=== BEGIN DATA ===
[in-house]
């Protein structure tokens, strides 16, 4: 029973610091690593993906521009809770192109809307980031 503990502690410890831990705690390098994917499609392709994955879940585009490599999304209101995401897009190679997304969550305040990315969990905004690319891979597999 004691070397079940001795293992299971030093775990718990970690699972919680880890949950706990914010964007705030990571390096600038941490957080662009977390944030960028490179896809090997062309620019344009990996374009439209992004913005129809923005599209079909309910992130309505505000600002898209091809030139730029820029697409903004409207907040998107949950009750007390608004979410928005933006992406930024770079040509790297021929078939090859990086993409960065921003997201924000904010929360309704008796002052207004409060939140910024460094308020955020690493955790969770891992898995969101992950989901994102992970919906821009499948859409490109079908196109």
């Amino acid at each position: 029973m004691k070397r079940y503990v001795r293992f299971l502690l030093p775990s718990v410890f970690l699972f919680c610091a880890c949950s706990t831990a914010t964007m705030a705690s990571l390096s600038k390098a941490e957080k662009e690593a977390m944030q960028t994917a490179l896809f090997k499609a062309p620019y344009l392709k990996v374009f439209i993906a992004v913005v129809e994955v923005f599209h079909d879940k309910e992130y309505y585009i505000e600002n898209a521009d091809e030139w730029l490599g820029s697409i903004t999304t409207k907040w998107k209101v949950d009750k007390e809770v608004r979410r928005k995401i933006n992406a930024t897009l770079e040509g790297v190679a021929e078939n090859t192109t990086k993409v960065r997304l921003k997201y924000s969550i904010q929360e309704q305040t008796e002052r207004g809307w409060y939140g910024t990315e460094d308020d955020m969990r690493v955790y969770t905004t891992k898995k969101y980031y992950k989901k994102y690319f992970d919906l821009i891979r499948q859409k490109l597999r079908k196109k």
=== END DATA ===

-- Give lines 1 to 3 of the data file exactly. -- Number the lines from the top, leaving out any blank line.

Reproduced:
[in-house]
């Protein structure tokens, strides 16, 4: 029973610091690593993906521009809770192109809307980031 503990502690410890831990705690390098994917499609392709994955879940585009490599999304209101995401897009190679997304969550305040990315969990905004690319891979597999 004691070397079940001795293992299971030093775990718990970690699972919680880890949950706990914010964007705030990571390096600038941490957080662009977390944030960028490179896809090997062309620019344009990996374009439209992004913005129809923005599209079909309910992130309505505000600002898209091809030139730029820029697409903004409207907040998107949950009750007390608004979410928005933006992406930024770079040509790297021929078939090859990086993409960065921003997201924000904010929360309704008796002052207004409060939140910024460094308020955020690493955790969770891992898995969101992950989901994102992970919906821009499948859409490109079908196109």
């Amino acid at each position: 029973m004691k070397r079940y503990v001795r293992f299971l502690l030093p775990s718990v410890f970690l699972f919680c610091a880890c949950s706990t831990a914010t964007m705030a705690s990571l390096s600038k390098a941490e957080k662009e690593a977390m944030q960028t994917a490179l896809f090997k499609a062309p620019y344009l392709k990996v374009f439209i993906a992004v913005v129809e994955v923005f599209h079909d879940k309910e992130y309505y585009i505000e600002n898209a521009d091809e030139w730029l490599g820029s697409i903004t999304t409207k907040w998107k209101v949950d009750k007390e809770v608004r979410r928005k995401i933006n992406a930024t897009l770079e040509g790297v190679a021929e078939n090859t192109t990086k993409v960065r997304l921003k997201y924000s969550i904010q929360e309704q305040t008796e002052r207004g809307w409060y939140g910024t990315e460094d308020d955020m969990r690493v955790y969770t905004t891992k898995k969101y980031y992950k989901k994102y690319f992970d919906l821009i891979r499948q859409k490109l597999r079908k196109k």